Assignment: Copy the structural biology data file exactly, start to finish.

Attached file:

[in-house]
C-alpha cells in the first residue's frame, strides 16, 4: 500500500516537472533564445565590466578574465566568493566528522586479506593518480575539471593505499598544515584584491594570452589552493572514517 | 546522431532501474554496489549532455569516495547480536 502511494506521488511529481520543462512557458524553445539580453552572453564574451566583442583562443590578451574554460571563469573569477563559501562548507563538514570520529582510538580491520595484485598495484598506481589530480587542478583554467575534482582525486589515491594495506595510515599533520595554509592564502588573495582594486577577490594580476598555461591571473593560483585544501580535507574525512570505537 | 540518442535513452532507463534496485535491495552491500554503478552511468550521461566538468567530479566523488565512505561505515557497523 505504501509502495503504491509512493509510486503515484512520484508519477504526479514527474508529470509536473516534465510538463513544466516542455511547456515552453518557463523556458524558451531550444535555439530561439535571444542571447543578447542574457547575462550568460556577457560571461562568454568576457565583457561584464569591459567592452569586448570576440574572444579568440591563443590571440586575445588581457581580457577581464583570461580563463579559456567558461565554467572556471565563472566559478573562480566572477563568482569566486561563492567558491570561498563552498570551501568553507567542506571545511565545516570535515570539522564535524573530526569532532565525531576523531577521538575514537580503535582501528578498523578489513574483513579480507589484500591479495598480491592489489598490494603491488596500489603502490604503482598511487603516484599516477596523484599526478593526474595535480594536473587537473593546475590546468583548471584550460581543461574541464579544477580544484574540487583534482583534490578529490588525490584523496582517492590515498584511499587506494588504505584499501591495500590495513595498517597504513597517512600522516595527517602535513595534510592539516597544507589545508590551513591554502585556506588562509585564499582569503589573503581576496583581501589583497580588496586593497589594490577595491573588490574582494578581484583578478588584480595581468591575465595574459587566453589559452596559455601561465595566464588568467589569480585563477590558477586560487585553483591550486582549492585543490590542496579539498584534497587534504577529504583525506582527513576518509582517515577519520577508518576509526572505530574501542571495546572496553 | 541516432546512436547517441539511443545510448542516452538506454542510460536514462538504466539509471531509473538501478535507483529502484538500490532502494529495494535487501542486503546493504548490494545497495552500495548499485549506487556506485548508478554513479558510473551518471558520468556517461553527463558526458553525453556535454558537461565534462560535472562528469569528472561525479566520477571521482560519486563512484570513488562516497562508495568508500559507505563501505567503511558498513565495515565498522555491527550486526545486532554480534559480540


[in-house]
C-alpha cells in the first residue's frame, strides 16, 4: 500500500516537472533564445565590466578574465566568493566528522586479506593518480575539471593505499598544515584584491594570452589552493572514517 | 546522431532501474554496489549532455569516495547480536 502511494506521488511529481520543462512557458524553445539580453552572453564574451566583442583562443590578451574554460571563469573569477563559501562548507563538514570520529582510538580491520595484485598495484598506481589530480587542478583554467575534482582525486589515491594495506595510515599533520595554509592564502588573495582594486577577490594580476598555461591571473593560483585544501580535507574525512570505537 | 540518442535513452532507463534496485535491495552491500554503478552511468550521461566538468567530479566523488565512505561505515557497523 505504501509502495503504491509512493509510486503515484512520484508519477504526479514527474508529470509536473516534465510538463513544466516542455511547456515552453518557463523556458524558451531550444535555439530561439535571444542571447543578447542574457547575462550568460556577457560571461562568454568576457565583457561584464569591459567592452569586448570576440574572444579568440591563443590571440586575445588581457581580457577581464583570461580563463579559456567558461565554467572556471565563472566559478573562480566572477563568482569566486561563492567558491570561498563552498570551501568553507567542506571545511565545516570535515570539522564535524573530526569532532565525531576523531577521538575514537580503535582501528578498523578489513574483513579480507589484500591479495598480491592489489598490494603491488596500489603502490604503482598511487603516484599516477596523484599526478593526474595535480594536473587537473593546475590546468583548471584550460581543461574541464579544477580544484574540487583534482583534490578529490588525490584523496582517492590515498584511499587506494588504505584499501591495500590495513595498517597504513597517512600522516595527517602535513595534510592539516597544507589545508590551513591554502585556506588562509585564499582569503589573503581576496583581501589583497580588496586593497589594490577595491573588490574582494578581484583578478588584480595581468591575465595574459587566453589559452596559455601561465595566464588568467589569480585563477590558477586560487585553483591550486582549492585543490590542496579539498584534497587534504577529504583525506582527513576518509582517515577519520577508518576509526572505530574501542571495546572496553 | 541516432546512436547517441539511443545510448542516452538506454542510460536514462538504466539509471531509473538501478535507483529502484538500490532502494529495494535487501542486503546493504548490494545497495552500495548499485549506487556506485548508478554513479558510473551518471558520468556517461553527463558526458553525453556535454558537461565534462560535472562528469569528472561525479566520477571521482560519486563512484570513488562516497562508495568508500559507505563501505567503511558498513565495515565498522555491527550486526545486532554480534559480540